The first vintage for a dry white at Brane-Cantenac, from 3.2ha of clay-sand soils in the middle of AOC Margaux but designated Haut-Médoc. They planted the Loire clones of Sauvignon Blanc in 2017, and this has clear and well-defined Sauvignon aromatics; a little on the wild side but sappy and enticing. Integral vinification in barrel for 25%, the rest in vats with some lees stirring. It is walking the line between richness and freshness. A yield of 14hl/ha, which is low, but this feels important in these young vines to ensure quality and concentration. Diam closure. Eric Boissenot is the consultant for this, as for the red. Harvest from August 29 to September 5.
Drink 2021 - 2026
Jane Anson, Decanter (Nov 2020)
Jane Anson, Decanter (Nov 2020)
Jancis Robinson MW, jancisrobinson.com (Feb 2021)
Jeb Dunnuck, jebdunnuck.com (Apr 2021)
About this WINE
Château Brane-Cantenac was for many years the home of Lucien Lurton - it is now owned and run by his son Henri. Its vineyards are located west of the village of Cantenac in the Margaux appellation. Brane-Cantenac's vineyards are planted with Cabernet Sauvignon (55%), Merlot (40%), Cabernet Franc (4.5%) and Carmenère 0,5%, and lie on fine, gravelly soils. Vinification includes up to 18 months' wood ageing, a third to a half in new `barriques'.
Brane Cantenac was perceived throughout much of the 70s and 80s as an underperforming property. Since Henri took over, there has been extensive investment in the cuverie and chai, as well as vastly improved vineyard management techniques. Consequently, the wines at Brane Cantenac now show more weight and concentration, although they still possess that haunting bouquet and quintessential elegance that characterise the wines of Margaux. It is classified as a 2ème Cru Classé.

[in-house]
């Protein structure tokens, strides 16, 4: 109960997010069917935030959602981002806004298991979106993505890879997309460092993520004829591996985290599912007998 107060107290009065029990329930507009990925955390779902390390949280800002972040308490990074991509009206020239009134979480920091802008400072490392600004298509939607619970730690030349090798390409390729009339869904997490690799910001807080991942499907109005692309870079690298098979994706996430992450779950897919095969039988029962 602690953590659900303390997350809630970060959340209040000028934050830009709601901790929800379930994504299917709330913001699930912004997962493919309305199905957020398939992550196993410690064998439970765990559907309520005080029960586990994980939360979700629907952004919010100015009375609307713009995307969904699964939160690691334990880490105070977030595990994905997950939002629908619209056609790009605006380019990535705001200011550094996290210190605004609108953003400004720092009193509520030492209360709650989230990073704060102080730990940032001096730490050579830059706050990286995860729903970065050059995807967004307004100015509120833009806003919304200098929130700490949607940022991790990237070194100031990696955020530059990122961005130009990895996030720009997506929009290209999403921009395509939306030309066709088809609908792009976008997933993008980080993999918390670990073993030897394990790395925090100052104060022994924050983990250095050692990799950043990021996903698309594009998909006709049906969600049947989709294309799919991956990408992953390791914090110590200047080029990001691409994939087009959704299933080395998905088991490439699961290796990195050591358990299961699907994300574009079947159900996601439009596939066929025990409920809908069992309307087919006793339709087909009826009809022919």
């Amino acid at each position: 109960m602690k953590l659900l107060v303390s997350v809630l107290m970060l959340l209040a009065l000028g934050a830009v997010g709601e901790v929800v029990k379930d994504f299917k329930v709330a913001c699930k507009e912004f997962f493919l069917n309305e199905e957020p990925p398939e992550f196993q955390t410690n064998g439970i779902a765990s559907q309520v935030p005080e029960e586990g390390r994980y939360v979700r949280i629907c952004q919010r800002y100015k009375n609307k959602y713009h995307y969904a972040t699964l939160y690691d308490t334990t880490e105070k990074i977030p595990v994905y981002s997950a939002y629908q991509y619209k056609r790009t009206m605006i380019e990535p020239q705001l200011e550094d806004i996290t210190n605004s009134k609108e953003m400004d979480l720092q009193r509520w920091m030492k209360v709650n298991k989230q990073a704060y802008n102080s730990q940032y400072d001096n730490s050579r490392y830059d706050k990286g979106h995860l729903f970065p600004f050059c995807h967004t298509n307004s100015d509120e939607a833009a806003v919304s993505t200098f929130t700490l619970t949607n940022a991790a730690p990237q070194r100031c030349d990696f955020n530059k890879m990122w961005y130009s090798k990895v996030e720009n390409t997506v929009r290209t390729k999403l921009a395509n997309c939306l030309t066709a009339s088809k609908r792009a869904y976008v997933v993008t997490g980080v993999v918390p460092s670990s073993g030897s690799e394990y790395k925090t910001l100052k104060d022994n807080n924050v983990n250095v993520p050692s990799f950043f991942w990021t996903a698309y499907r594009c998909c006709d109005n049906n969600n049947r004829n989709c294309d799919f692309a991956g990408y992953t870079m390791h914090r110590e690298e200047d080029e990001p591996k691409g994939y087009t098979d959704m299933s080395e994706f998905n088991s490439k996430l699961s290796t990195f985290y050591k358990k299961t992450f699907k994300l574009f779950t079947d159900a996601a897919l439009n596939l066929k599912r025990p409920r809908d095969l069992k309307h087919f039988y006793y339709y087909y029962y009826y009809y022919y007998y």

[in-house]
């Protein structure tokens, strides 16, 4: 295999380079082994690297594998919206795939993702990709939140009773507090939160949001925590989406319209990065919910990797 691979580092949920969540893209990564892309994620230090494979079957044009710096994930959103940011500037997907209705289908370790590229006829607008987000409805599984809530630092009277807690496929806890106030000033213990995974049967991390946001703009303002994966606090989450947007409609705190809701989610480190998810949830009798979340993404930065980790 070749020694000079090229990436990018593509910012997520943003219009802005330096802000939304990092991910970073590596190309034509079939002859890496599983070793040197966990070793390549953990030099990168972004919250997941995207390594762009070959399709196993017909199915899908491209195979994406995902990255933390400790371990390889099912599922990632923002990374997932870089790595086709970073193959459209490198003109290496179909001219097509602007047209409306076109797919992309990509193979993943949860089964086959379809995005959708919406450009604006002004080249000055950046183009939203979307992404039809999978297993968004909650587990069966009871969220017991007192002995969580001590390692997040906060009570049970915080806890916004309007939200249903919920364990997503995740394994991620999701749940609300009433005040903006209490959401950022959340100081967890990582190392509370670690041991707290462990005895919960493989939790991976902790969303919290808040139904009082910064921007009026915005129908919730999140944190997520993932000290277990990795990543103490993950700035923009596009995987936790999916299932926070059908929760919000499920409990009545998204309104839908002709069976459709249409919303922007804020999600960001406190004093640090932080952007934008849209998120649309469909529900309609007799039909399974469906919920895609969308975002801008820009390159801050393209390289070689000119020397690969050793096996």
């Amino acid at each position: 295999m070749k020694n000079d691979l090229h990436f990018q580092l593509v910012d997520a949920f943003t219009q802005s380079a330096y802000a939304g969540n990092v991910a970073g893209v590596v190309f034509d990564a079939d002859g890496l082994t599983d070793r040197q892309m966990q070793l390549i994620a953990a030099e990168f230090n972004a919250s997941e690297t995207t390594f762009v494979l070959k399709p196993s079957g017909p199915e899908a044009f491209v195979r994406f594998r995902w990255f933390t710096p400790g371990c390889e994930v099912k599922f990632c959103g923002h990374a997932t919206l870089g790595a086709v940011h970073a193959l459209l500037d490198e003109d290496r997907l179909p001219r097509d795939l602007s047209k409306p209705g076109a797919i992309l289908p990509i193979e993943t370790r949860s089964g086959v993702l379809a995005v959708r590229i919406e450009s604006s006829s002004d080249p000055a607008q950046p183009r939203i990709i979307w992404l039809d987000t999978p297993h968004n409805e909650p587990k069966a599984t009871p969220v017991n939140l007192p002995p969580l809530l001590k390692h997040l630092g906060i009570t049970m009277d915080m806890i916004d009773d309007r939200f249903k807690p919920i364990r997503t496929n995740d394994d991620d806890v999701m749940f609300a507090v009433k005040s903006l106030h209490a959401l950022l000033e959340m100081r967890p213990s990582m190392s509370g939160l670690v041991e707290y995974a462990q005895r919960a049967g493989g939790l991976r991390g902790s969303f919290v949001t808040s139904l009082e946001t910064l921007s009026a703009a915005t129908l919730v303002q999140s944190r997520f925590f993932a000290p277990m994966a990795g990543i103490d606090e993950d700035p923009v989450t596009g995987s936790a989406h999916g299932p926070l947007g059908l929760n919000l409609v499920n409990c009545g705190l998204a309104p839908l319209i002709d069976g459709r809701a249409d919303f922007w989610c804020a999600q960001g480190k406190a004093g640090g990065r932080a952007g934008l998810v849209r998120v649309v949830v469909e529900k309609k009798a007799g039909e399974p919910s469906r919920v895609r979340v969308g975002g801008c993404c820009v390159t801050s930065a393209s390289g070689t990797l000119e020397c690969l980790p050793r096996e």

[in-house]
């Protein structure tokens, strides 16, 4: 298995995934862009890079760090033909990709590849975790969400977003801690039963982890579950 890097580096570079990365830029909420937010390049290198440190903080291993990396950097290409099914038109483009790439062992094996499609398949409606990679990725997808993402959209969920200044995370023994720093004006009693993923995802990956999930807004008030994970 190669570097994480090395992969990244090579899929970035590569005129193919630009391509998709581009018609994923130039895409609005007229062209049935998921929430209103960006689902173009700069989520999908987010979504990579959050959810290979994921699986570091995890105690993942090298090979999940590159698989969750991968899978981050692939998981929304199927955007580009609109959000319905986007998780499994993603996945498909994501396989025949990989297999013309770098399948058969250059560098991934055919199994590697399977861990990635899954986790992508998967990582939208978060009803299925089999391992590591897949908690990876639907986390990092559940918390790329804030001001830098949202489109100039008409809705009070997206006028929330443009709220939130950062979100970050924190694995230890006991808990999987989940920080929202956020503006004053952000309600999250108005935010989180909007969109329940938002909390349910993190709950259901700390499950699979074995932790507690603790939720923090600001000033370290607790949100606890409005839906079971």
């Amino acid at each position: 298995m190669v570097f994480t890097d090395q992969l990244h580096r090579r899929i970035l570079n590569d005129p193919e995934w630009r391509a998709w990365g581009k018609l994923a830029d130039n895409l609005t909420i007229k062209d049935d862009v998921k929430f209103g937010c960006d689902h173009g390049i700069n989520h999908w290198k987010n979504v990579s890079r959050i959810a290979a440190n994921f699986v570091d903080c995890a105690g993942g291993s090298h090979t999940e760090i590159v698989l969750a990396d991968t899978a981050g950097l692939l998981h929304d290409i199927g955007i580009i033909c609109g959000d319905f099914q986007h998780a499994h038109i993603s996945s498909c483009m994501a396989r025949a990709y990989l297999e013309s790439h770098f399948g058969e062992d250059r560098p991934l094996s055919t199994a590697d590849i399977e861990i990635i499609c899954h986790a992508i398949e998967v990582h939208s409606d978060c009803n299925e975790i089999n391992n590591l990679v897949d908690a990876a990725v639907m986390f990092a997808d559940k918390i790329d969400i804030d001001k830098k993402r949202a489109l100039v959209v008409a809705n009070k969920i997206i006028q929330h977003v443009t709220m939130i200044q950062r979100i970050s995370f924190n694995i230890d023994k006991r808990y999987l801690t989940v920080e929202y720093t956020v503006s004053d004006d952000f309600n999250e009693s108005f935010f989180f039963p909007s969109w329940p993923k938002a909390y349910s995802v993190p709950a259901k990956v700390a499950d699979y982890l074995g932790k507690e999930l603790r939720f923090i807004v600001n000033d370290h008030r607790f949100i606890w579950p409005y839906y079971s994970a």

If Pauillac can be seen as the bastion of ‘traditional’ Red Bordeaux, then Margaux represents its other facet in producing wines that are among Bordeaux’s most sensual and alluring. It is the largest commune in the Médoc, encompassing the communes of Cantenac, Soussans, Arsac and Labaude, in addition to Margaux itself. Located in the centre of the Haut-Médoc, Margaux is the closest of the important communes to the city of Bordeaux.
The soils in Margaux are the lightest and most gravelly of the Médoc, with some also containing a high percentage of sand. Vineyards located in Cantenac and Margaux make up the core of the appelation with the best vineyard sites being located on well-drained slopes, whose lighter soils give Margaux its deft touch and silky perfumes. Further away from the water, there is a greater clay content and the wines are less dramatically perfumed.
Margaux is the most diffuse of all the Médoc appelations with a reputation for scaling the heights with irreproachable wines such as Ch. Margaux and Ch. Palmer, but also plumbing the depths, with too many other châteaux not fulfilling their potential. There has been an upward shift in recent years, but the appellation cannot yet boast the reliability of St Julien. However, the finest Margaux are exquisitely perfumed and models of refinement and subtlety which have few parallels in Bordeaux.
Sauv.Blanc & Sémillon
The blend used for White Graves and Sauternes and rarely encountered outside France. In the great dry whites of Graves, Sauvignon Blanc tends to predominate in the blend, although properties such as Smith Haut Lafite use 100% Sauvignon Blanc while others such as Laville Haut Brion have as much as 60% Sémillon in their final blends. Sauvignon Blanc wines can lose their freshness and fruit after a couple of years in bottle - if blended with Sémillon, then the latter bolsters the wine when the initial fruit from the Sauvignon fades. Ultimately Sauvignon Blanc gives the wine its aroma and raciness while Sémillon gives it backbone and longevity.
In Sauternes, Sémillon is dominant, with Sauvignon Blanc playing a supporting role - it is generally harvested about 10 days before Sémillon and the botrytis concentrates its sweetness and dampens Sauvignon Blanc`s naturally pungent aroma. It contributes acidity, zip and freshness to Sauternes and is an important component of the blend.